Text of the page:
Stocks rose early Thursday as investors braced for a crucial bank earnings season and digested the latest data on Initial Jobless Claims which showed a rise in unemployment insurance filings.
Shortly after Thursday’s opening bell, the S&P 500 (^GSPC) was up 0.3%, up. The Dow Jones Industrial Average (^DJI) was nearly flat, while the Nasdaq-heavy Composite (^IXIC) was up 0.8%.
Labor market data released Thursday morning indicated that the labor market continues to ease with initial filings for unemployment insurance totaling 239,000 for the week ending April 8, the highest level since January 2022, According to the latest government data.
Oren Klashkin, chief US economist at Oxford Economics, wrote in a note to clients on Thursday. “The next slowdown in the labor market will be modest because the decline in demand will be fairly modest and employment will remain relatively small.”
On the earnings side, investors are bracing for a bank earnings rally on Friday morning with JPMorgan (JPM), Citi (C), and Wells Fargo (WFC) each expected to report results.
Delta Air Lines (DAL) quarterly results were a highlight for the company early Thursday, as those results showed that the company missed Wall Street expectations both top and bottom. Delta shares fell less than 1% in early trade.
Ed Bastian, CEO of Delta, told Yahoo Finance Thursday that “given all the uncertainty and some of the volatility we’re seeing and the seasonality of our weaker quarter, we were very pleased and thought it was a really strong performance.”
Stocks fell on Wednesday after minutes from the Federal Reserve’s latest policy meeting showed that some officials expected the economy to enter a recession later in 2023.
For some time, the task force’s projections for the US economy showed weak real GDP growth for this year and some downturn in the labor market. Read the minutes.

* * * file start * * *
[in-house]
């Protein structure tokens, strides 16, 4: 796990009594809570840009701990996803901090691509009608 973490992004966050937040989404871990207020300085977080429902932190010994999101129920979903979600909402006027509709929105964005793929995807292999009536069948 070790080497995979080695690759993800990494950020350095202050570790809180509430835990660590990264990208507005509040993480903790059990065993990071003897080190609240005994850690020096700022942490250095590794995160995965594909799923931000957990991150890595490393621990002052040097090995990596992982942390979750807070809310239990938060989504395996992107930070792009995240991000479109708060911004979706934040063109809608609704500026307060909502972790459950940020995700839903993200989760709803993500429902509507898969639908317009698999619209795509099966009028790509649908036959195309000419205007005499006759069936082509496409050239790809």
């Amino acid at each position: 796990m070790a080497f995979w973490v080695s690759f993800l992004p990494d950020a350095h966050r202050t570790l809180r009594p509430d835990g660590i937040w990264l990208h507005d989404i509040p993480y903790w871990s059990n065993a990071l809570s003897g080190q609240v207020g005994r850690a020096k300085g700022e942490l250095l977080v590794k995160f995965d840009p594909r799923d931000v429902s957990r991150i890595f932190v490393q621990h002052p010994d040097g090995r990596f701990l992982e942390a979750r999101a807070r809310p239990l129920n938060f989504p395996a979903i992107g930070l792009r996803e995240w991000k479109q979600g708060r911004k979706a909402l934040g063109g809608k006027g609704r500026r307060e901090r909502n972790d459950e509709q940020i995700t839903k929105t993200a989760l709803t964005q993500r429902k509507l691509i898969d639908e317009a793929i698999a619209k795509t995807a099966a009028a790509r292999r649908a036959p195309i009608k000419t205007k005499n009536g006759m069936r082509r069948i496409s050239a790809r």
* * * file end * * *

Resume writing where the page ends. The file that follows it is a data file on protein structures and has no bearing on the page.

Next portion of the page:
“Given their assessment of the potential economic impacts of recent developments in the banking sector, staff expectations at the time of the March meeting included a mild recession starting later this year, with a recovery over the following two years.”
The minutes eventually revealed, however, that the Fed official was largely convinced the banking system would remain stable after several bank failures last month, and would likely keep the central bank on track to raise interest rates again next month.
“The March FOMC meeting minutes show that two weeks after the SVB fiasco, policymakers were more concerned about the risks of bullish inflation than the risks of a more sharp slowdown in activity than they had previously anticipated,” wrote Ian Shepherdson, chief economist at Pantheon. macroeconomics, in a note to clients on Wednesday.
“We suspect this situation will survive with the data coming in over the next two months.”
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